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How Many Company Files Can QuickBooks Hold?

I am frequently asked if there is a limit on the number of different company data files that QuickBooks can hold.

As far as I know, there is no limit on the number of them. The limit would actually come from the amount of hard disk space that is available on the computer. With the huge size of most computer hard drives today, it is safe to say that there is really no limit on the number of company files.

It is important to know that you can only have one company data file open in QuickBooks at a time. Believe it or not, that is for your own safety. This limitation helps prevent you from making bad postings into the wrong company file.

As an added bonus, QuickBooks makes it easy to jump between company data files. Simply click File, Open Previous Company as shown in the graphic below, and select the company to work in.

You can also use the "Set number of previous companies" menu option to expand or contract the number of names that show up in this list. The default is 4 - your choice as to what you make it.

Note: Soundoff on QuickBooks likes and dislikes right now. Hurry - contest ends on 9/30/08.

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Sales Tax is NOT an Expense on the Profit and Loss Statement

We need to take a moment and review a very important point that will make your profit and loss statement a much more meaningful report very quickly.

That point is - sales tax that you collect from your customers is not considered an expense of your business and sales tax should not be listed as an expense item on your profit and loss report.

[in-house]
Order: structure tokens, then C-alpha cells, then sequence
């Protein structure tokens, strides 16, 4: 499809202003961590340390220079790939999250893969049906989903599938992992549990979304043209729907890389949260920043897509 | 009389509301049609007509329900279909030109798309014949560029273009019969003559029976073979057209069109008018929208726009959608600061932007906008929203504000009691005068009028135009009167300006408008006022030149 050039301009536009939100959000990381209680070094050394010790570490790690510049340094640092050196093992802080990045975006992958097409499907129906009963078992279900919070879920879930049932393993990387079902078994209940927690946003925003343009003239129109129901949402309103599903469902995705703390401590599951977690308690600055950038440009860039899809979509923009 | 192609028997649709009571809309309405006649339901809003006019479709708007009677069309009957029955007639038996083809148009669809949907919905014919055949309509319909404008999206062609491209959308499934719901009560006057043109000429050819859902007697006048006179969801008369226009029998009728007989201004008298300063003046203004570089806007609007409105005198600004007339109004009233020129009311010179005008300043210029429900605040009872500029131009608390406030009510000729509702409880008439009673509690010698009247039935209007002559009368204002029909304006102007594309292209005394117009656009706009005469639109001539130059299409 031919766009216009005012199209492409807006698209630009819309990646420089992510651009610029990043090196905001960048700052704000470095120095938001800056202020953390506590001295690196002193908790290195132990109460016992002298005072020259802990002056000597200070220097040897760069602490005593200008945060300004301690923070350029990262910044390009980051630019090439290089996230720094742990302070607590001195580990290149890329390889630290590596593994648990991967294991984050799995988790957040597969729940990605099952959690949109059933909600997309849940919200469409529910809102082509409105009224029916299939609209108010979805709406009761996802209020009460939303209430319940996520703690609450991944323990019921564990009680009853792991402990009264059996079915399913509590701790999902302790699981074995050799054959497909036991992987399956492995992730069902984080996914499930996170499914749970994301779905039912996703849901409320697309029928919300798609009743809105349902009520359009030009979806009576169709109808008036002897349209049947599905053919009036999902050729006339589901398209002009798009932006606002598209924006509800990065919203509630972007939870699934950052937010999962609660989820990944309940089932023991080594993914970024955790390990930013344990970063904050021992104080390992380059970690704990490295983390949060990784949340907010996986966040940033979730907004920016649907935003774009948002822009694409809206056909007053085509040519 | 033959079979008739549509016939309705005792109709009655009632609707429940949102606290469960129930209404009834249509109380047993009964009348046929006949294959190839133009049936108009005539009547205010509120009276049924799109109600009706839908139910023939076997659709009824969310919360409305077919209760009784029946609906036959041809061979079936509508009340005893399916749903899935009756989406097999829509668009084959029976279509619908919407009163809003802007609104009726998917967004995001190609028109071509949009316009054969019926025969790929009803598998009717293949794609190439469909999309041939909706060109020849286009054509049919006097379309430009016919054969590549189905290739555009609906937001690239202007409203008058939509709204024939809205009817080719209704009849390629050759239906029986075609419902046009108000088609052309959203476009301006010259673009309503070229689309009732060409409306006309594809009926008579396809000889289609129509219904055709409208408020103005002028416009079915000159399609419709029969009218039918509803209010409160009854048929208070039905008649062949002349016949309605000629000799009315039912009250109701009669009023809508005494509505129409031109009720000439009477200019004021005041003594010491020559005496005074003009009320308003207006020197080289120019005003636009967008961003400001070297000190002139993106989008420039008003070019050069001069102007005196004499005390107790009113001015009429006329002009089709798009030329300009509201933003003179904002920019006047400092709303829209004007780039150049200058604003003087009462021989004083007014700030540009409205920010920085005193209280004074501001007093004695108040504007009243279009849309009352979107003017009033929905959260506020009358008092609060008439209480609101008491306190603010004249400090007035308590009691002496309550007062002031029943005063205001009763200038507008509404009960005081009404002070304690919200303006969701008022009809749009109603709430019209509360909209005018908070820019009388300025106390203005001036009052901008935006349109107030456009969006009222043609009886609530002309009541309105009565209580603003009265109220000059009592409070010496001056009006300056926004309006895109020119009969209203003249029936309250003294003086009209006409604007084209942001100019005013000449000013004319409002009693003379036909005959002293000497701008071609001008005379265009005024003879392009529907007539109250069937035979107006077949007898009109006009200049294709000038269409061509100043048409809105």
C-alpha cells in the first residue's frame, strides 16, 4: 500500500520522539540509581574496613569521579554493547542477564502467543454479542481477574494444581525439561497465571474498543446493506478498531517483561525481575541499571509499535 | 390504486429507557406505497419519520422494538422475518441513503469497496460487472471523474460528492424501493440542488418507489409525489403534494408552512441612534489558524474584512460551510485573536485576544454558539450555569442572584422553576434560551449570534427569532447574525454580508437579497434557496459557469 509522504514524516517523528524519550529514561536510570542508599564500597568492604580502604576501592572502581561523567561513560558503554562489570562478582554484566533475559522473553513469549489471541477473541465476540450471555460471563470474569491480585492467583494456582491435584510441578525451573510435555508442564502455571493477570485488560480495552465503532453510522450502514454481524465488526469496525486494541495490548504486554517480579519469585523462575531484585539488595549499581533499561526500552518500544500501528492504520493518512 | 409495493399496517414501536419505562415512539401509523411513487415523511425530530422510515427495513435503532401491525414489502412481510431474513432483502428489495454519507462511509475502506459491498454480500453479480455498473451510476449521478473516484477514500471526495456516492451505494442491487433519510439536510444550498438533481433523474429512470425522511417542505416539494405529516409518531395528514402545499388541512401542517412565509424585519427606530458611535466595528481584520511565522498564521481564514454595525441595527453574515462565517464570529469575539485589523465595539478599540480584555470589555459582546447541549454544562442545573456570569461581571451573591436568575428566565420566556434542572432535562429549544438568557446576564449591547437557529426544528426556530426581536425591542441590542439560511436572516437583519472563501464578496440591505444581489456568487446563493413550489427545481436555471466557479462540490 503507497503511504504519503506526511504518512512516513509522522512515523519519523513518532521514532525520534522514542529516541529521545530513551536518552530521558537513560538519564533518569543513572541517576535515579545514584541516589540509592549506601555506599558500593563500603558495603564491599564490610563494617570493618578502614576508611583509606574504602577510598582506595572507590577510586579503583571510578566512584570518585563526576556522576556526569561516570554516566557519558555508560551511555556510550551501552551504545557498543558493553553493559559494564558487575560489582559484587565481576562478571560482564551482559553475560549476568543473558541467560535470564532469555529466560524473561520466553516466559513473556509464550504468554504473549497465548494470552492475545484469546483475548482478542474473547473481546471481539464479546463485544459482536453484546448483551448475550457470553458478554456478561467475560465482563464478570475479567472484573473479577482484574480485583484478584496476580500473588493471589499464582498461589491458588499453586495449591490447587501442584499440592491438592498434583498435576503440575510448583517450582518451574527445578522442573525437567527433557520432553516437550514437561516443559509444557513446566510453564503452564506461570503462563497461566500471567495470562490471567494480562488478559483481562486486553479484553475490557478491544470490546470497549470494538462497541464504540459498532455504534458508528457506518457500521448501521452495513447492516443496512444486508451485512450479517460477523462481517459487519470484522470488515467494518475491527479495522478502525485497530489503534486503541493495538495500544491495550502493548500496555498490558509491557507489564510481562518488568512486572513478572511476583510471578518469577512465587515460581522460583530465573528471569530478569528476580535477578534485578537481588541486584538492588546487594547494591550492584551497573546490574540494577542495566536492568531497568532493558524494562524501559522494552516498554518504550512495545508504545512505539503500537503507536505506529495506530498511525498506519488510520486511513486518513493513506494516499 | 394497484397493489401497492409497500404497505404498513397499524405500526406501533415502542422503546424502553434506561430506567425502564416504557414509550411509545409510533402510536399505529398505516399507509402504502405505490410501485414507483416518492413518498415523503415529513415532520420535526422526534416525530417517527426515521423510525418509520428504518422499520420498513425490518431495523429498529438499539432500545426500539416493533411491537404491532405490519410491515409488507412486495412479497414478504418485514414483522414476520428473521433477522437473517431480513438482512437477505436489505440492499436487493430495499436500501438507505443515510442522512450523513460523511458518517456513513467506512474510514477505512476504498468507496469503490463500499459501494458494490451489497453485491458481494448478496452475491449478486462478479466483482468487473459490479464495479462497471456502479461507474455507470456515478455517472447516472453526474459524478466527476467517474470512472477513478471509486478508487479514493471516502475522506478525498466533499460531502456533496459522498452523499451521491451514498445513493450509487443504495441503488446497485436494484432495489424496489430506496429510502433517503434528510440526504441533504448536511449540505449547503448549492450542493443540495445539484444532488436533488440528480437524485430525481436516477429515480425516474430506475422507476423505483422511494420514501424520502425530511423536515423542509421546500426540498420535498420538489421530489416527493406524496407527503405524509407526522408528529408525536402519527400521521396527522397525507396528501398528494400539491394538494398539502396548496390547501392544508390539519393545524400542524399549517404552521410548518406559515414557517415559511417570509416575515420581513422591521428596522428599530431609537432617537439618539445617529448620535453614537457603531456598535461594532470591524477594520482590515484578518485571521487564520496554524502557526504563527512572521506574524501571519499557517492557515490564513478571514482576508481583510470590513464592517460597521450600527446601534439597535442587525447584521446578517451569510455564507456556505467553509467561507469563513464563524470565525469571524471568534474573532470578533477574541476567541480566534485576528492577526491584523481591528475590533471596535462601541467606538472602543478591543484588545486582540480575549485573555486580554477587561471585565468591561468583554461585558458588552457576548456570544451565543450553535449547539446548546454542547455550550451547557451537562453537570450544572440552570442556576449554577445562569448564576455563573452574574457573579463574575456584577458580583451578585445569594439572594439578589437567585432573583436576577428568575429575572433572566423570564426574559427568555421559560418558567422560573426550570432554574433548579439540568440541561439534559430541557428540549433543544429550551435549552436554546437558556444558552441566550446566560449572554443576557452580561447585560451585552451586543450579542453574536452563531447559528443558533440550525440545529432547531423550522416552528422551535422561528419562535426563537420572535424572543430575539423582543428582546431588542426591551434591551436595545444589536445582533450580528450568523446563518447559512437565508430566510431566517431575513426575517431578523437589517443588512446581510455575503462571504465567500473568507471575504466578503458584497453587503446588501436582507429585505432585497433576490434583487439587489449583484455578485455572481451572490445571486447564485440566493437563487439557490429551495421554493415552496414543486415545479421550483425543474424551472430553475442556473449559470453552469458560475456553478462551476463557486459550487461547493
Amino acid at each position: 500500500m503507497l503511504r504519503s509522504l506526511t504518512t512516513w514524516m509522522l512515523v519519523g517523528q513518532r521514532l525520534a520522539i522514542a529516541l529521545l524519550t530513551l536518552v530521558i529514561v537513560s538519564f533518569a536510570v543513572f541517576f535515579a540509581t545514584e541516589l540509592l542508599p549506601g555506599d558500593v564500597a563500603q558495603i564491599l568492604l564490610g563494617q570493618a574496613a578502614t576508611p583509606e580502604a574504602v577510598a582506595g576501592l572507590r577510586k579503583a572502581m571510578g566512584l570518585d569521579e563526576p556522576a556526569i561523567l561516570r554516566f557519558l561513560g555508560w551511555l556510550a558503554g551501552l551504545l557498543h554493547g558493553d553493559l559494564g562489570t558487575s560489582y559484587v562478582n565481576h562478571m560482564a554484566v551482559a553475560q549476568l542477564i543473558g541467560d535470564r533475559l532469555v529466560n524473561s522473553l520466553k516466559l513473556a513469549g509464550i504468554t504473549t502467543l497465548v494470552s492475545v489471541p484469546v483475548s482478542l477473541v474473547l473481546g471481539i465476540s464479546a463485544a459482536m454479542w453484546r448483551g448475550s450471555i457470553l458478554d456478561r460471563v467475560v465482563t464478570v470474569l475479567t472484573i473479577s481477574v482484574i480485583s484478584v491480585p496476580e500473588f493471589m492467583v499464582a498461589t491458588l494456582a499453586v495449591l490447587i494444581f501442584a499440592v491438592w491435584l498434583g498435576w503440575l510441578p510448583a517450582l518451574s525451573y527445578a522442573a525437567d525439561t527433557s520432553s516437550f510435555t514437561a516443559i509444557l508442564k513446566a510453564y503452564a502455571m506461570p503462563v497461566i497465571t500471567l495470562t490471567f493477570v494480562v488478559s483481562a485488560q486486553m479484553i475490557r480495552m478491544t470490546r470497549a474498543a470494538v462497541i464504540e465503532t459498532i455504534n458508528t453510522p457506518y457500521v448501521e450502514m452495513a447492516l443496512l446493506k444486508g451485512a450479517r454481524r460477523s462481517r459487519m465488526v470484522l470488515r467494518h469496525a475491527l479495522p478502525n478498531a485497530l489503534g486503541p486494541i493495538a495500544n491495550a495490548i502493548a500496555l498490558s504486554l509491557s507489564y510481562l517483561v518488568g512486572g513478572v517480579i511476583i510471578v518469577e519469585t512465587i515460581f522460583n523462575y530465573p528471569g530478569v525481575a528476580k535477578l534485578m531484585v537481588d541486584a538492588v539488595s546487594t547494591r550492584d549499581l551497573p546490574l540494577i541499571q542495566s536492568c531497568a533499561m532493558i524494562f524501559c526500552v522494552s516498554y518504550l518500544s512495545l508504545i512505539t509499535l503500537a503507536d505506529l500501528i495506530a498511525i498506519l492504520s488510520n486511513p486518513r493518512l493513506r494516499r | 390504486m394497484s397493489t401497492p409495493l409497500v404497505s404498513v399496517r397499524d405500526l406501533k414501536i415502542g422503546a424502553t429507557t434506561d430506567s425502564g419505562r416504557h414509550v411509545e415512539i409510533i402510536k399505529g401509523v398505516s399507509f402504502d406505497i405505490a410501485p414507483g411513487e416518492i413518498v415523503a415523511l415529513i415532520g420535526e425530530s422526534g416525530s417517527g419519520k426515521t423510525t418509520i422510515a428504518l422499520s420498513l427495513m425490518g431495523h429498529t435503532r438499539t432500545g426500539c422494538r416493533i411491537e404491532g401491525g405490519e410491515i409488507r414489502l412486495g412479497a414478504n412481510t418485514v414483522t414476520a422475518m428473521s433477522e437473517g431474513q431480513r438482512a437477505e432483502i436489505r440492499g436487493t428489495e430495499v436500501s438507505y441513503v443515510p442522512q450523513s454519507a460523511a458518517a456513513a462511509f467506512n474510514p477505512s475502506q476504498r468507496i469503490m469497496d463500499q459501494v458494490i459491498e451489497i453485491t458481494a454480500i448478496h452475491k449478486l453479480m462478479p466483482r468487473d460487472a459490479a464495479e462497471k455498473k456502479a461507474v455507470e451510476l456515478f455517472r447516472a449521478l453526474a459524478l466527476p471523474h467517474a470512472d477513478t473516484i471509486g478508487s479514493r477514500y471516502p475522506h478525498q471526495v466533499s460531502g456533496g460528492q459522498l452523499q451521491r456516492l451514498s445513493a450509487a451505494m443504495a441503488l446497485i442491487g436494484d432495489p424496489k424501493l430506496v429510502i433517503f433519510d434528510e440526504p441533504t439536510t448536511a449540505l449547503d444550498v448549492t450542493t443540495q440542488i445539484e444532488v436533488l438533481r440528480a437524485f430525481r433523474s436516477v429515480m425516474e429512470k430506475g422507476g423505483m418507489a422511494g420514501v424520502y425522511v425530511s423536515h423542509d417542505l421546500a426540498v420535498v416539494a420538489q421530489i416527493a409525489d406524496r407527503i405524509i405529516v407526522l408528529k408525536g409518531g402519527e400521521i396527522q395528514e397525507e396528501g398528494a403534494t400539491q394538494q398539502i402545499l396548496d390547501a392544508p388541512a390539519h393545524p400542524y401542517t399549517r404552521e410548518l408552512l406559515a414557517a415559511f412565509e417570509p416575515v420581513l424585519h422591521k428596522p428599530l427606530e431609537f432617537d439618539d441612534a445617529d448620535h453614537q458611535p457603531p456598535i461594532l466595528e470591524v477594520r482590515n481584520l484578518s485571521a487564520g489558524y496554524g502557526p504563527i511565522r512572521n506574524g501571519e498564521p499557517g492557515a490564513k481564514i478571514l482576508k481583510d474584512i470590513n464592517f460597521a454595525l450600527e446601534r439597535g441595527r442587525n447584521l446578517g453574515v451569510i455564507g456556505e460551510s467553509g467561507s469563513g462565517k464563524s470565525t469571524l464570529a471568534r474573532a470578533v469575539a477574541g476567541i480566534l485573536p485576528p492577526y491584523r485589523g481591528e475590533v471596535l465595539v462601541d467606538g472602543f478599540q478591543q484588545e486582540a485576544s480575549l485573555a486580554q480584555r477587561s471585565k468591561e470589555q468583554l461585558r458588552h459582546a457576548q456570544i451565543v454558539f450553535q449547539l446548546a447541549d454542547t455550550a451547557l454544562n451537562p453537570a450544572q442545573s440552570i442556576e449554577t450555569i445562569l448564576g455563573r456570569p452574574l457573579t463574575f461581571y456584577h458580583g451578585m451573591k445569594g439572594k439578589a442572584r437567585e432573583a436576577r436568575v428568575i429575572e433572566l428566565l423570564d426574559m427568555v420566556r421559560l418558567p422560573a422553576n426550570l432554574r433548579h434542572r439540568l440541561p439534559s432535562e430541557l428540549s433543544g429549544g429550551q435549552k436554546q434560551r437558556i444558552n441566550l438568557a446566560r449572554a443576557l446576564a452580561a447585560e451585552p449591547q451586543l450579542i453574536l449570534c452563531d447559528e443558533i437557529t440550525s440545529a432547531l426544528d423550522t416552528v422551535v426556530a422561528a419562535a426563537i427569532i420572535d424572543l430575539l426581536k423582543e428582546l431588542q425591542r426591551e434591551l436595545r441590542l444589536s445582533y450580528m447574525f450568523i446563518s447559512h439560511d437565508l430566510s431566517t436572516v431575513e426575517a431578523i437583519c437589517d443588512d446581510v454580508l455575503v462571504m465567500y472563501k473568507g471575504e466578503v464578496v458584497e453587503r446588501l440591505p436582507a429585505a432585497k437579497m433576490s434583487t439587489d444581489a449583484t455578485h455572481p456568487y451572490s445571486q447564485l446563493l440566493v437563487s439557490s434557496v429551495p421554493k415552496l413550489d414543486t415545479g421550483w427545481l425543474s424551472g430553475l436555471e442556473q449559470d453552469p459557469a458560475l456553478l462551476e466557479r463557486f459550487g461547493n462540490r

Your business is simply acting as a "collection agent" for the state sales tax. You charge it to your customers where applicable, they pay it to you, and you turn around and pay it to the state. In some states (Ohio is a good example), they allow you to keep a fraction of the collections by giving a discount for paying the tax on time. This discount is actually income to your business if you deduct it from your sales tax return.

For your accounting records to be set up correctly, you would want to have an account in your chart of accounts called "sales taxes payable" (or something similar). This account would be considered a liability account (remember, a liability is something that the business owes to someone else).

When you collect the sales tax from your customers, the balance of the "sales taxes payable" account will increase (again, because you are collecting it on behalf of your state). Once you write the check out to the state when filing your sales tax return, the balance of the "sales taxes payable" account will decrease again.

By way of example - if you collected $100 from your customers for sales tax during the month, your sales taxes payable account would have a balance of $100 in it until you write the check to pay it. Once the check has been issued, the balance would return to $0. (it's not always quite this simple since your sales tax collections are ongoing, but you get the idea).